Every year, millions of travelers flock to Croatia, drawn to the Southeastern European country’s sun-drenched islands, historic towns, and national parks. Dubrovnik’s walled city gets the lion’s share of visitors, with seaside Rovinj and Plitvice Lakes National Park also attracting much attention. While these spots are certainly worth a visit, the country has much more to offer.
From handsome castles taken from the pages of a fairy tale to a hilltop town abundant in charm, here are five lesser-known Croatian destinations you should consider exploring.
Situated in northern Croatia, several hours from the country’s popular coastal areas, Varaždin is an elegant city characterized by Baroque architecture and cultural events. Varaždin is also home to a fantastic fortress, complete with a drawbridge, towers, and a crisp-white exterior. The structure (Stari Grad Varaždin) was established as far back as the 13th century, but its architecture has evolved over the centuries. For a time, the fortress appeared on Croatia’s five kuna-banknote, and today, it hosts Varaždin’s city museum. You can explore the grounds of this Gothic-Renaissance attraction for free, but entrance to the museum is $3.85.
For about two decades during the 18th century, Varaždin served as Croatia’s capital. When fire destroyed much of the city, the country’s administrative functions transferred to Croatia’s current capital, Zagreb, which is about 50 miles from Varaždin.
Varaždin’s pedestrianized lanes, which are bordered by attractive palaces and churches, as well as pretty pockets of flowers and greenery, make for a delightful stroll. The city also has a historic cemetery—a serene spot sure to appeal to those interested in architecture or horticulture. The Varaždinsko Groblje, as it’s called in Croatian, was designed by a celebrated architect from Vienna.
If you can, time your visit with the city’s annual classical music festival (Varaždin Baroque Evenings), which is held in September and October. Another beloved event is Varaždin’s lively 10-day street festival called Špancirfest. It takes place from the end of August to September.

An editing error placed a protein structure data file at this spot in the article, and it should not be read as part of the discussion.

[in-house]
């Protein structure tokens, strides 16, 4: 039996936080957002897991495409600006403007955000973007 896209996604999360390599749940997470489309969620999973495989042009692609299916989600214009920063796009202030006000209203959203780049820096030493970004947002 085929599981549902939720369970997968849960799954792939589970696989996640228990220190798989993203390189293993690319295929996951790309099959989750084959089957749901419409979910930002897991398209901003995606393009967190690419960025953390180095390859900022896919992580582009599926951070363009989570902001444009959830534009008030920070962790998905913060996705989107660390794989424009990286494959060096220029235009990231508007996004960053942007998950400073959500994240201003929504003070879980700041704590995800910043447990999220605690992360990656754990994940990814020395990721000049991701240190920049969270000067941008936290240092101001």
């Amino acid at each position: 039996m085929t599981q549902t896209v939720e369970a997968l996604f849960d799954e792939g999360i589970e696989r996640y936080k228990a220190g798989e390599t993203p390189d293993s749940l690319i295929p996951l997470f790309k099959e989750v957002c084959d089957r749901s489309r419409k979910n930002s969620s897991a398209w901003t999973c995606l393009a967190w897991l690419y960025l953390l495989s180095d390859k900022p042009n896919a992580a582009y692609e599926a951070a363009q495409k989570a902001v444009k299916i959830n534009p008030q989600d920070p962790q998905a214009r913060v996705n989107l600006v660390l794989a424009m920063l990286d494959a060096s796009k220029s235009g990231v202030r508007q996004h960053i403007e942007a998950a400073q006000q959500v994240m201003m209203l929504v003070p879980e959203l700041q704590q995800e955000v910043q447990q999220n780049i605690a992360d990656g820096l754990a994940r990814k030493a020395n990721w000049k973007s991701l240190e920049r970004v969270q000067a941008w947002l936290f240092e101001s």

Coastal Šibenik is home to an extraordinary UNESCO World Heritage-listed cathedral, several fortresses, and brilliant views of the sparkling Adriatic Sea. This attractive Dalmatian town is also only a few miles from Krka National Park, making it a good launching point to explore the park’s impressive waterfalls, monasteries, and rugged landscapes.
The St. James Cathedral (Katedrala Svetog Jakova) is—without a doubt—Šibenik’s jewel. The striking structure is unique in that it is made entirely out of white stone, which was sourced from several Croatian islands. What also makes the church special is that its exterior is adorned with more than 70 stone-carved heads. They are said to depict Šibenik residents from the 15th century. Each face and each hairstyle is unique, offering a fascinating glimpse into the past. The cathedral took more than a century to complete.
If superb views are what you’re after, consider climbing up to one of Šibenik’s fortresses; medieval St. Michael’s (Tvrđava Sv. Mihovila) is one of the most popular. Prehistoric and Roman tools, as well as well as medieval pottery were discovered here. The fortress was recently restored and during the summer months, it plays hosts to concerts and theatrical performances. Entrance to St. Michael’s, as well as the nearby Barone Fortress (Tvrđava Barone), costs $7.65.